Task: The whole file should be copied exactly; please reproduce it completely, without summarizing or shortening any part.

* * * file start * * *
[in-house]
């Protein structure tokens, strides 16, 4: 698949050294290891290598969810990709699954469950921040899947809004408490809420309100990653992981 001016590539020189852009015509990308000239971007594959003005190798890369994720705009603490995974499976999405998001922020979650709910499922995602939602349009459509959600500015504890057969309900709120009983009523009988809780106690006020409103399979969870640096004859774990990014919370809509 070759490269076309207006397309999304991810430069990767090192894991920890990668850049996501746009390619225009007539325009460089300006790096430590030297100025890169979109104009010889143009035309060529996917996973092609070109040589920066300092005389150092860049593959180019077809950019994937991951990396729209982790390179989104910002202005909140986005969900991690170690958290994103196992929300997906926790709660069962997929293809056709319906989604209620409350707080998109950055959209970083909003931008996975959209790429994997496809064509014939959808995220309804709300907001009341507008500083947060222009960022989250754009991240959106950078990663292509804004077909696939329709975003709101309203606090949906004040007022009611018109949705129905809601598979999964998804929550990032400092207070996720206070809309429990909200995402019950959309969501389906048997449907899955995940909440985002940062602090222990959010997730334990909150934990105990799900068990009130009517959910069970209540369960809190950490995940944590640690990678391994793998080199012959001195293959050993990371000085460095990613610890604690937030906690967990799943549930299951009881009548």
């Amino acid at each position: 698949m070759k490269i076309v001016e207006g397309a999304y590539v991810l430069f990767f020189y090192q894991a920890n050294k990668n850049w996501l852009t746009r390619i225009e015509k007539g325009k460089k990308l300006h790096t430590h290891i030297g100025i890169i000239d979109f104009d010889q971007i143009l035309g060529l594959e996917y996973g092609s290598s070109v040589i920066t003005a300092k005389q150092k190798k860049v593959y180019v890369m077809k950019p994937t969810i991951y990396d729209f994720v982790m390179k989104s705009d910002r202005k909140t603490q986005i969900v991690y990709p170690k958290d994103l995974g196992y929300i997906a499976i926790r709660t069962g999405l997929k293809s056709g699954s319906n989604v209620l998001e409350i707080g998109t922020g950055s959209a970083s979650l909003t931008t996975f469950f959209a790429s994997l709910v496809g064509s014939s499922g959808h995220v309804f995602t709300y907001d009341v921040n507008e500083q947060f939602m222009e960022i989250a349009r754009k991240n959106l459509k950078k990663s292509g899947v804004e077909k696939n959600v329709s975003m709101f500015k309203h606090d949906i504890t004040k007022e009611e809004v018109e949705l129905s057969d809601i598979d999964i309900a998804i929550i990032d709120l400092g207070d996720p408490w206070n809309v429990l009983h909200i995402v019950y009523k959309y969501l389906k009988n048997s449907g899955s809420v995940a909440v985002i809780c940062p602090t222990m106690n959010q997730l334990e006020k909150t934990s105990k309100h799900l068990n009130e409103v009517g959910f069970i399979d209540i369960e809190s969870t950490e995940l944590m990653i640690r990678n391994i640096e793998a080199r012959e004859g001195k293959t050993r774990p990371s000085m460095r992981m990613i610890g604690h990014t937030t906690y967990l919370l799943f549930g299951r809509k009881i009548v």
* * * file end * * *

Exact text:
[in-house]
């Protein structure tokens, strides 16, 4: 698949050294290891290598969810990709699954469950921040899947809004408490809420309100990653992981 001016590539020189852009015509990308000239971007594959003005190798890369994720705009603490995974499976999405998001922020979650709910499922995602939602349009459509959600500015504890057969309900709120009983009523009988809780106690006020409103399979969870640096004859774990990014919370809509 070759490269076309207006397309999304991810430069990767090192894991920890990668850049996501746009390619225009007539325009460089300006790096430590030297100025890169979109104009010889143009035309060529996917996973092609070109040589920066300092005389150092860049593959180019077809950019994937991951990396729209982790390179989104910002202005909140986005969900991690170690958290994103196992929300997906926790709660069962997929293809056709319906989604209620409350707080998109950055959209970083909003931008996975959209790429994997496809064509014939959808995220309804709300907001009341507008500083947060222009960022989250754009991240959106950078990663292509804004077909696939329709975003709101309203606090949906004040007022009611018109949705129905809601598979999964998804929550990032400092207070996720206070809309429990909200995402019950959309969501389906048997449907899955995940909440985002940062602090222990959010997730334990909150934990105990799900068990009130009517959910069970209540369960809190950490995940944590640690990678391994793998080199012959001195293959050993990371000085460095990613610890604690937030906690967990799943549930299951009881009548």
């Amino acid at each position: 698949m070759k490269i076309v001016e207006g397309a999304y590539v991810l430069f990767f020189y090192q894991a920890n050294k990668n850049w996501l852009t746009r390619i225009e015509k007539g325009k460089k990308l300006h790096t430590h290891i030297g100025i890169i000239d979109f104009d010889q971007i143009l035309g060529l594959e996917y996973g092609s290598s070109v040589i920066t003005a300092k005389q150092k190798k860049v593959y180019v890369m077809k950019p994937t969810i991951y990396d729209f994720v982790m390179k989104s705009d910002r202005k909140t603490q986005i969900v991690y990709p170690k958290d994103l995974g196992y929300i997906a499976i926790r709660t069962g999405l997929k293809s056709g699954s319906n989604v209620l998001e409350i707080g998109t922020g950055s959209a970083s979650l909003t931008t996975f469950f959209a790429s994997l709910v496809g064509s014939s499922g959808h995220v309804f995602t709300y907001d009341v921040n507008e500083q947060f939602m222009e960022i989250a349009r754009k991240n959106l459509k950078k990663s292509g899947v804004e077909k696939n959600v329709s975003m709101f500015k309203h606090d949906i504890t004040k007022e009611e809004v018109e949705l129905s057969d809601i598979d999964i309900a998804i929550i990032d709120l400092g207070d996720p408490w206070n809309v429990l009983h909200i995402v019950y009523k959309y969501l389906k009988n048997s449907g899955s809420v995940a909440v985002i809780c940062p602090t222990m106690n959010q997730l334990e006020k909150t934990s105990k309100h799900l068990n009130e409103v009517g959910f069970i399979d209540i369960e809190s969870t950490e995940l944590m990653i640690r990678n391994i640096e793998a080199r012959e004859g001195k293959t050993r774990p990371s000085m460095r992981m990613i610890g604690h990014t937030t906690y967990l919370l799943f549930g299951r809509k009881i009548v």